I had observed a small shift in the returned beam with a barlowed laser: one pivot point on a floating cell triangle not moving freely it was a smidgen tight. Just a fraction of a turn of the acorn nut and all was freely moving: collimation rock solid over full altitude range smile.gif (Obsession 15" Classic).

Excellent.  This could also be an issue for the OP if that's where he sees the shift.


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#13 havasman

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Posted 11 December 2018 - 05:29 PM

Sorry, but none of the questions I asked is answered by the first post.

The answers would help pin down a directed piece of advice.

Hence my "answer" in post #9.

 

And - NUMBER NINE  NUMBER NINE NUMBER NINE NUMBER NINE NUMBER NINE NUMBER NINE


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#14 Starman1

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Posted 11 December 2018 - 05:43 PM

slap.gif

Tsk.



#15 Redbetter

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Posted 12 December 2018 - 04:13 AM

You mention the new sling isn't quite as broad, which I infer means it is narrower than the edge of the mirror.

Bear in mind that the new sling should not be positioned exactly centered on the edge of the mirror, but a millimeter or two closer to the rear of the mirror than the front.

The front/rear center of gravity is closer to the back than the front

(see: http://www.cruxis.co...ecalculator.htm  to calculate how much)

and if the belt is centered, this will induce astigmatism in the star images when the scope points low.

You can see from the calculator what effect this has when it is even slightly off.

 

Sounds like a big improvement, though.

Yes, it has been an improvement.  I am able to place the sling where it "feels right" again, and it doesn't seem to result in mirror tilt at extreme angles (still need some sessions to confirm, but the first impressions have been good.)  The other issue I had was the need to run the collimation up as high as it would go for the 31T5.  The pins holding the sling don't move with the collimation travel, so this means the attachment point has been well behind where I had used it on the mirror in the past.  I account for this when positioning the sling.  This combined with the separation of the top third of the sling were creating an unworkably sensitive/critical sling position, and at times I was seeing astigmatism from the sling as well as the collimation shift.  I had a feel for and could visualize where and why the tilt was occurring, but I had too many dependent variables to try to balance with some stretch as well as tear/wear of the upper portion of the sling.  That is why I finally decided to stop fighting it and order the new sling.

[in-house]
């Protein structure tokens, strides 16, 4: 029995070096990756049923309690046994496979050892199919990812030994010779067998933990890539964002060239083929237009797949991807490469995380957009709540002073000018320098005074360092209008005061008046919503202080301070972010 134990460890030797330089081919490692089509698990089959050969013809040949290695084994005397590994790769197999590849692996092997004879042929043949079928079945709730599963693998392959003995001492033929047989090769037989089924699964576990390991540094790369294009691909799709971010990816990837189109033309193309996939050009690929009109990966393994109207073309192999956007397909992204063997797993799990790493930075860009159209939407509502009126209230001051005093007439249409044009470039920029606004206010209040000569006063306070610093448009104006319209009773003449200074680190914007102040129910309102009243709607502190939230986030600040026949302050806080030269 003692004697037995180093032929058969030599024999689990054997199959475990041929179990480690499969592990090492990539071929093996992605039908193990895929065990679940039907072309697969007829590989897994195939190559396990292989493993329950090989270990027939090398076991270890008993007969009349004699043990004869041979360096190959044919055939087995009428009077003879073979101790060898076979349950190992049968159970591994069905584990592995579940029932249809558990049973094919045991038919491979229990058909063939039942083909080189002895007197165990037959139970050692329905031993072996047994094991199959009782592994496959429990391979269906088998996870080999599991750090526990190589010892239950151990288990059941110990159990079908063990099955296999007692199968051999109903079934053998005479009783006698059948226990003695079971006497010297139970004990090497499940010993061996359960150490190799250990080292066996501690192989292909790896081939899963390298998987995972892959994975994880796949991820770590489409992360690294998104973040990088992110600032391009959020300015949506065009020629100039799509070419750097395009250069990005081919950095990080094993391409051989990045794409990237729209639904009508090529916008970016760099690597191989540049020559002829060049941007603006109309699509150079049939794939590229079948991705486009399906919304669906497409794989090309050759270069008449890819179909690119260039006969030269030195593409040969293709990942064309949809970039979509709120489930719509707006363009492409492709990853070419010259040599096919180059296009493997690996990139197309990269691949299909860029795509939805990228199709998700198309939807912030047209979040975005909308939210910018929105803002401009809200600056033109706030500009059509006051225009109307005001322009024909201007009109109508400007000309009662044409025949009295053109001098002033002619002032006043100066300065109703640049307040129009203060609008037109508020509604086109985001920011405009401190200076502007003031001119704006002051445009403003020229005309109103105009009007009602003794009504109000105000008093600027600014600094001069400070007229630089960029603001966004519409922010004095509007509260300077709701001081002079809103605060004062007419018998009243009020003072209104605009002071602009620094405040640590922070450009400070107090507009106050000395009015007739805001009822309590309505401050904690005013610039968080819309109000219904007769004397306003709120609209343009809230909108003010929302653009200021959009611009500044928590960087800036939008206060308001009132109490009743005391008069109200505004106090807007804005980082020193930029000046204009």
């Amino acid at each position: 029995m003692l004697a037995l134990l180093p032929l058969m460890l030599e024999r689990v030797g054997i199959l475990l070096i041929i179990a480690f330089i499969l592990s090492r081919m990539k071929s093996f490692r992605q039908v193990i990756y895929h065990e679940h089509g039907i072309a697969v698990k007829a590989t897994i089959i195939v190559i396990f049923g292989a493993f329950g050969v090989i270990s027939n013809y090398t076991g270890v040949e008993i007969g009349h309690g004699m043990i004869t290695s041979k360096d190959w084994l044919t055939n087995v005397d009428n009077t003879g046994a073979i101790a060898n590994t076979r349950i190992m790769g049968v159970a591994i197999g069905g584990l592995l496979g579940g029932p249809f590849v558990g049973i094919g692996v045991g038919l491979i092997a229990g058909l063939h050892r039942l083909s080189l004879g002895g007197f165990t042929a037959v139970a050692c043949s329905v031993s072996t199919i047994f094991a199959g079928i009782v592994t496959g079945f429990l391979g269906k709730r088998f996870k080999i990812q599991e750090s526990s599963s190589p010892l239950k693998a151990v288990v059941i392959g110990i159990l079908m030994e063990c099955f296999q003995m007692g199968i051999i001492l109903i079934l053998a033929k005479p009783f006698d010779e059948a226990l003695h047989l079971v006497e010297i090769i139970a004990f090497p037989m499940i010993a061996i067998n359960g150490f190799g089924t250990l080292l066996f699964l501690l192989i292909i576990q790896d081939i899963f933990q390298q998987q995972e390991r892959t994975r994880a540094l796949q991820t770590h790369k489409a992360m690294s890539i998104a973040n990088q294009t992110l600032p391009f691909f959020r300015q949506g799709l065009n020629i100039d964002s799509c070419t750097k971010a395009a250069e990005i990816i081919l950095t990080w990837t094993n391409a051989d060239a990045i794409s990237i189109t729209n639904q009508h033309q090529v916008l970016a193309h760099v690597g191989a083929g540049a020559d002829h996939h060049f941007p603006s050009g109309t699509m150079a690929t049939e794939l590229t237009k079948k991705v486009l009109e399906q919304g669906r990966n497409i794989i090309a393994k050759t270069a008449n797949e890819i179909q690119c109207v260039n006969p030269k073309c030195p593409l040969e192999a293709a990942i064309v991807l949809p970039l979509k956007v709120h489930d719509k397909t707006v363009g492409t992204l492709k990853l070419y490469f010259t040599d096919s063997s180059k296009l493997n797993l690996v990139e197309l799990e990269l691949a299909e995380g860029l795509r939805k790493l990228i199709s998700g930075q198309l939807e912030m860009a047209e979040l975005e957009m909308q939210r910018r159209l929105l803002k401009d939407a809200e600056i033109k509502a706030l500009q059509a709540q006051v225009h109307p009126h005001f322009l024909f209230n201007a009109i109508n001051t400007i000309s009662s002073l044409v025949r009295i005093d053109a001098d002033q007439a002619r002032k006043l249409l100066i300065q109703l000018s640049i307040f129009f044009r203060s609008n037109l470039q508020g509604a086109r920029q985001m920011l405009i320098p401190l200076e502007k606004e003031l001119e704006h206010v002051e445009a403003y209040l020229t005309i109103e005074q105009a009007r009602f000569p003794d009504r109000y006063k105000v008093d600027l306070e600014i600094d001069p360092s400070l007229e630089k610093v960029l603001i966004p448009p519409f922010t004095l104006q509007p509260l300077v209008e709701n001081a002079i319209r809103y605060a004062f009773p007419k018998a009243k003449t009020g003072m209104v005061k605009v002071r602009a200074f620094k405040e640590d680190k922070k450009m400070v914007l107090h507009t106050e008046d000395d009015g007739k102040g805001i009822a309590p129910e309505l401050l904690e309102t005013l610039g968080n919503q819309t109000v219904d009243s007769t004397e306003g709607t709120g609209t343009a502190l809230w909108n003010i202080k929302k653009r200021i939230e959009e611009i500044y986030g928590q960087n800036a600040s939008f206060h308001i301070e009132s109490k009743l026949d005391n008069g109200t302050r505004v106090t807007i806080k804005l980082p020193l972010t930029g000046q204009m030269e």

#16 Starman1

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Posted 12 December 2018 - 10:26 AM

If you get there again in a few years (and it sounds like it'll be a few years), I recommend a Glatter wire sling, available from Teeter's Telescopes.

With a wire, there is no possibility of a variable stretch in the material or a pressure point that varies from front to back on the belt.

Like all slings except the aluminum one used in Starstructure telescopes, the mirror can still swing side to side, so use of the scope on a tracking platform

is not good for collimation and having a level base is desirable.



#17 iKMN

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Posted 12 December 2018 - 11:20 AM

I've had collimation shift in ALT movement with practically every newt I've owned, especially truss.    I've only owned cheap commercial newts though not the fancy custom types.  For the most part, I think I 'worried about it too much'.  Unless you're really getting bad views from it I wouldn't be too concerned.  I know it's easy said then done and I too ran through the typical tightening of everything to make sure and it did decrease but not eliminate completely the shifting.  FWIW, and I'll get roasted for this... last star party my mirror completely came out of the cell when I walked away from an unbalanced scope that nosedived on me.  I snapped it back in place and loe and behold the image was still good enough that I didn't want to bother with collimation again.  I could tell it was a bit off but it still put up good views - lol.  YMMV. 

 

k


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#18 Kunama

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Posted 12 December 2018 - 08:27 PM

If you get there again in a few years (and it sounds like it'll be a few years), I recommend a Glatter wire sling, available from Teeter's Telescopes.

With a wire, there is no possibility of a variable stretch in the material or a pressure point that varies from front to back on the belt.

Like ALMOST all slings except the aluminum one used in Starstructure telescopes, the mirror can still swing side to side, so use of the scope on a tracking platform

is not good for collimation and having a level base is desirable.

Twin 90º slings do not allow side to side movement like a single 180º one...... and if fitted with 4 linear bearings, they put no strain on the mirror during collimation or use....